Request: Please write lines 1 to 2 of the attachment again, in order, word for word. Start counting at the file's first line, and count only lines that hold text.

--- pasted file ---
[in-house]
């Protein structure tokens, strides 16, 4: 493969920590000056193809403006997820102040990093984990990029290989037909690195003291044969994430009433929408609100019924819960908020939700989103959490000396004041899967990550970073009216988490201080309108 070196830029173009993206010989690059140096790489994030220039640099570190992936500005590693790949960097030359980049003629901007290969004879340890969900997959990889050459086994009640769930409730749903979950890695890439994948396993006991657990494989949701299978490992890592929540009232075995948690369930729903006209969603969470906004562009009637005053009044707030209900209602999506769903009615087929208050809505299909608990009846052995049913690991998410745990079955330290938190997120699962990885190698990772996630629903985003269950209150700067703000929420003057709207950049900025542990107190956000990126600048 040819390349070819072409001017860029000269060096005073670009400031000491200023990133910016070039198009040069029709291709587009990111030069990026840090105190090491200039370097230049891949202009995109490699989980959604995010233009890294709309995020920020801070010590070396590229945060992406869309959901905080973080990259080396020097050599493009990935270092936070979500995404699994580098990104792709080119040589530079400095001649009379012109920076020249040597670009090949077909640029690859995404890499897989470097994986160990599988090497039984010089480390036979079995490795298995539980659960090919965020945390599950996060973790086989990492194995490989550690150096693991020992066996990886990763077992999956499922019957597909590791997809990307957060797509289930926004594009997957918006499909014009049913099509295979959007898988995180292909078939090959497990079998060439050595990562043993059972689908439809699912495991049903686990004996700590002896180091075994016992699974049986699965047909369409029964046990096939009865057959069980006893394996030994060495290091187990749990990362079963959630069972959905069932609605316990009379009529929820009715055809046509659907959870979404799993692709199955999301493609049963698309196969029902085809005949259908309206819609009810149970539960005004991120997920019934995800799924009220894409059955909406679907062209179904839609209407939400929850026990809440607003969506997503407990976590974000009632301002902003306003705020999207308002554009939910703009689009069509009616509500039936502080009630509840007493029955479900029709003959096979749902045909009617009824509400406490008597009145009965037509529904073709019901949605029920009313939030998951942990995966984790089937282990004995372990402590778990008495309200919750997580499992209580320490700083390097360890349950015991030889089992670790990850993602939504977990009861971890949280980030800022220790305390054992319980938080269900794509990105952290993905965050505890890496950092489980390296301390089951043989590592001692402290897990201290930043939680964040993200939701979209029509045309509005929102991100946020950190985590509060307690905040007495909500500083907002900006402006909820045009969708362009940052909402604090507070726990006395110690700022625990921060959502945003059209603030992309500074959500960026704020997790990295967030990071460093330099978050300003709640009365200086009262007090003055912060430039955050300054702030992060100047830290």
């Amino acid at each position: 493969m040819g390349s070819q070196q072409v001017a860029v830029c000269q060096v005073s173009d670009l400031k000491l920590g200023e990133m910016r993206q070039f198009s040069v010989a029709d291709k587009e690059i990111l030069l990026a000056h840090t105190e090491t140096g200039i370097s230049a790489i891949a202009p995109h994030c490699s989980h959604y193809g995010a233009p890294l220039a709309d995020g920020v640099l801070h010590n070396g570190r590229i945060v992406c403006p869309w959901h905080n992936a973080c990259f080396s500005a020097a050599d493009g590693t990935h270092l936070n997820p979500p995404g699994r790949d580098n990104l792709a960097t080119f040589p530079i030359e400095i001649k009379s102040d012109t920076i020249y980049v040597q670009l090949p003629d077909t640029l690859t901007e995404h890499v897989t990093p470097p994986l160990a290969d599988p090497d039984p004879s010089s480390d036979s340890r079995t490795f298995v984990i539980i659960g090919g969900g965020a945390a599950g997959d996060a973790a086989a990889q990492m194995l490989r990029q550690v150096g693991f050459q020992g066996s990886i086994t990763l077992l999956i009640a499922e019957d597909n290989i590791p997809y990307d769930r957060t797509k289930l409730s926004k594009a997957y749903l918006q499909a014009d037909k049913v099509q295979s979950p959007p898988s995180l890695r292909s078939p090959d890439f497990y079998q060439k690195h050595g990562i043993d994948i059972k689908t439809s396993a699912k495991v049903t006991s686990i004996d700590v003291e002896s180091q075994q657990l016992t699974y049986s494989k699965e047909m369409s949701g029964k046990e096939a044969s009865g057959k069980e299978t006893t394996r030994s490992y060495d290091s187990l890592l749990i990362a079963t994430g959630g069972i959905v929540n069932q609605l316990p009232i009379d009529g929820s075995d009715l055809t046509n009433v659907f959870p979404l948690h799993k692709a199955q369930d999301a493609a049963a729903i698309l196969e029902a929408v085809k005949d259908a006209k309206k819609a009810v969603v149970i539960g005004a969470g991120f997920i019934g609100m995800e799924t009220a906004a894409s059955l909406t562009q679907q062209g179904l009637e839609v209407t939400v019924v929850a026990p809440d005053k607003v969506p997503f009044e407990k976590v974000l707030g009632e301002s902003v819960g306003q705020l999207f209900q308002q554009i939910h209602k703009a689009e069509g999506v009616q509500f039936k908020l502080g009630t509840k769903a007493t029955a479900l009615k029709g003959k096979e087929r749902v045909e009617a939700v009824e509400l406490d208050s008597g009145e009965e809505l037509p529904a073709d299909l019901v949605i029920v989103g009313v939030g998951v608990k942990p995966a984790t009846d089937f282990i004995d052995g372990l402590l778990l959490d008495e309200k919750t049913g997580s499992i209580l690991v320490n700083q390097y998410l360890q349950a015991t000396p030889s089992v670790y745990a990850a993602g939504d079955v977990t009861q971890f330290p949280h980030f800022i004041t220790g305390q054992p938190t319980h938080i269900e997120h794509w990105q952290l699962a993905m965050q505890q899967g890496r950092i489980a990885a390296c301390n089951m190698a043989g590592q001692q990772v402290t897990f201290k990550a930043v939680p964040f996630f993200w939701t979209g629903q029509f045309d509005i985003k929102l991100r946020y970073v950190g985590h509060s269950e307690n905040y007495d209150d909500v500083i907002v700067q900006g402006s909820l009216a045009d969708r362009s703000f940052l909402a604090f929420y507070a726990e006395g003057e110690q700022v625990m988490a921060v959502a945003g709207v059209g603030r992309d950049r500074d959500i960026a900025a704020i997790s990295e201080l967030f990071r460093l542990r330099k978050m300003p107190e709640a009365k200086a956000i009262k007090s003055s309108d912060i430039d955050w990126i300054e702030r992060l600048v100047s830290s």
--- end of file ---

[in-house]
């Protein structure tokens, strides 16, 4: 493969920590000056193809403006997820102040990093984990990029290989037909690195003291044969994430009433929408609100019924819960908020939700989103959490000396004041899967990550970073009216988490201080309108 070196830029173009993206010989690059140096790489994030220039640099570190992936500005590693790949960097030359980049003629901007290969004879340890969900997959990889050459086994009640769930409730749903979950890695890439994948396993006991657990494989949701299978490992890592929540009232075995948690369930729903006209969603969470906004562009009637005053009044707030209900209602999506769903009615087929208050809505299909608990009846052995049913690991998410745990079955330290938190997120699962990885190698990772996630629903985003269950209150700067703000929420003057709207950049900025542990107190956000990126600048 040819390349070819072409001017860029000269060096005073670009400031000491200023990133910016070039198009040069029709291709587009990111030069990026840090105190090491200039370097230049891949202009995109490699989980959604995010233009890294709309995020920020801070010590070396590229945060992406869309959901905080973080990259080396020097050599493009990935270092936070979500995404699994580098990104792709080119040589530079400095001649009379012109920076020249040597670009090949077909640029690859995404890499897989470097994986160990599988090497039984010089480390036979079995490795298995539980659960090919965020945390599950996060973790086989990492194995490989550690150096693991020992066996990886990763077992999956499922019957597909590791997809990307957060797509289930926004594009997957918006499909014009049913099509295979959007898988995180292909078939090959497990079998060439050595990562043993059972689908439809699912495991049903686990004996700590002896180091075994016992699974049986699965047909369409029964046990096939009865057959069980006893394996030994060495290091187990749990990362079963959630069972959905069932609605316990009379009529929820009715055809046509659907959870979404799993692709199955999301493609049963698309196969029902085809005949259908309206819609009810149970539960005004991120997920019934995800799924009220894409059955909406679907062209179904839609209407939400929850026990809440607003969506997503407990976590974000009632301002902003306003705020999207308002554009939910703009689009069509009616509500039936502080009630509840007493029955479900029709003959096979749902045909009617009824509400406490008597009145009965037509529904073709019901949605029920009313939030998951942990995966984790089937282990004995372990402590778990008495309200919750997580499992209580320490700083390097360890349950015991030889089992670790990850993602939504977990009861971890949280980030800022220790305390054992319980938080269900794509990105952290993905965050505890890496950092489980390296301390089951043989590592001692402290897990201290930043939680964040993200939701979209029509045309509005929102991100946020950190985590509060307690905040007495909500500083907002900006402006909820045009969708362009940052909402604090507070726990006395110690700022625990921060959502945003059209603030992309500074959500960026704020997790990295967030990071460093330099978050300003709640009365200086009262007090003055912060430039955050300054702030992060100047830290």